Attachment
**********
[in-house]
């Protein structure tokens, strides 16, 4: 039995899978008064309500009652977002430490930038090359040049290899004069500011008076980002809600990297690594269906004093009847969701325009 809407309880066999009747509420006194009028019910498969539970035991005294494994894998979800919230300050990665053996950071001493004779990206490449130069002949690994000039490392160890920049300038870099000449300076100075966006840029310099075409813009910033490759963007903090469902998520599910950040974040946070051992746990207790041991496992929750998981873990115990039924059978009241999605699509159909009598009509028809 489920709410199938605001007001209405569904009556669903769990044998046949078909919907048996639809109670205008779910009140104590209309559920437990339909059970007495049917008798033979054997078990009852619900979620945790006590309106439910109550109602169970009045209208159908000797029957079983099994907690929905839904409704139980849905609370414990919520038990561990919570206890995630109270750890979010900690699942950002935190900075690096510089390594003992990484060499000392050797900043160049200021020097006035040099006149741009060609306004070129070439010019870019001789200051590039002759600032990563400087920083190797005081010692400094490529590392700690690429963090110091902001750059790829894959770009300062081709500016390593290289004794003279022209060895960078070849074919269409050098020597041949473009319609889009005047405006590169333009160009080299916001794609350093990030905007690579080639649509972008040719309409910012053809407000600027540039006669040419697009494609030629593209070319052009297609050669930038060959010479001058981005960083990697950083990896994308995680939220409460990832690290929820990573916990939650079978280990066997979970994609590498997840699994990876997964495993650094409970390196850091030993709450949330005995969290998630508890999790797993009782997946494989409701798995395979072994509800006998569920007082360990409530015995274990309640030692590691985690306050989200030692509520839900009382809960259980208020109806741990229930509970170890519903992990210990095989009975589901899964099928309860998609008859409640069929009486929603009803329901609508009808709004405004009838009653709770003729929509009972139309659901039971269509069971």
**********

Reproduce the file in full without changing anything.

[in-house]
């Protein structure tokens, strides 16, 4: 039995899978008064309500009652977002430490930038090359040049290899004069500011008076980002809600990297690594269906004093009847969701325009 809407309880066999009747509420006194009028019910498969539970035991005294494994894998979800919230300050990665053996950071001493004779990206490449130069002949690994000039490392160890920049300038870099000449300076100075966006840029310099075409813009910033490759963007903090469902998520599910950040974040946070051992746990207790041991496992929750998981873990115990039924059978009241999605699509159909009598009509028809 489920709410199938605001007001209405569904009556669903769990044998046949078909919907048996639809109670205008779910009140104590209309559920437990339909059970007495049917008798033979054997078990009852619900979620945790006590309106439910109550109602169970009045209208159908000797029957079983099994907690929905839904409704139980849905609370414990919520038990561990919570206890995630109270750890979010900690699942950002935190900075690096510089390594003992990484060499000392050797900043160049200021020097006035040099006149741009060609306004070129070439010019870019001789200051590039002759600032990563400087920083190797005081010692400094490529590392700690690429963090110091902001750059790829894959770009300062081709500016390593290289004794003279022209060895960078070849074919269409050098020597041949473009319609889009005047405006590169333009160009080299916001794609350093990030905007690579080639649509972008040719309409910012053809407000600027540039006669040419697009494609030629593209070319052009297609050669930038060959010479001058981005960083990697950083990896994308995680939220409460990832690290929820990573916990939650079978280990066997979970994609590498997840699994990876997964495993650094409970390196850091030993709450949330005995969290998630508890999790797993009782997946494989409701798995395979072994509800006998569920007082360990409530015995274990309640030692590691985690306050989200030692509520839900009382809960259980208020109806741990229930509970170890519903992990210990095989009975589901899964099928309860998609008859409640069929009486929603009803329901609508009808709004405004009838009653709770003729929509009972139309659901039971269509069971």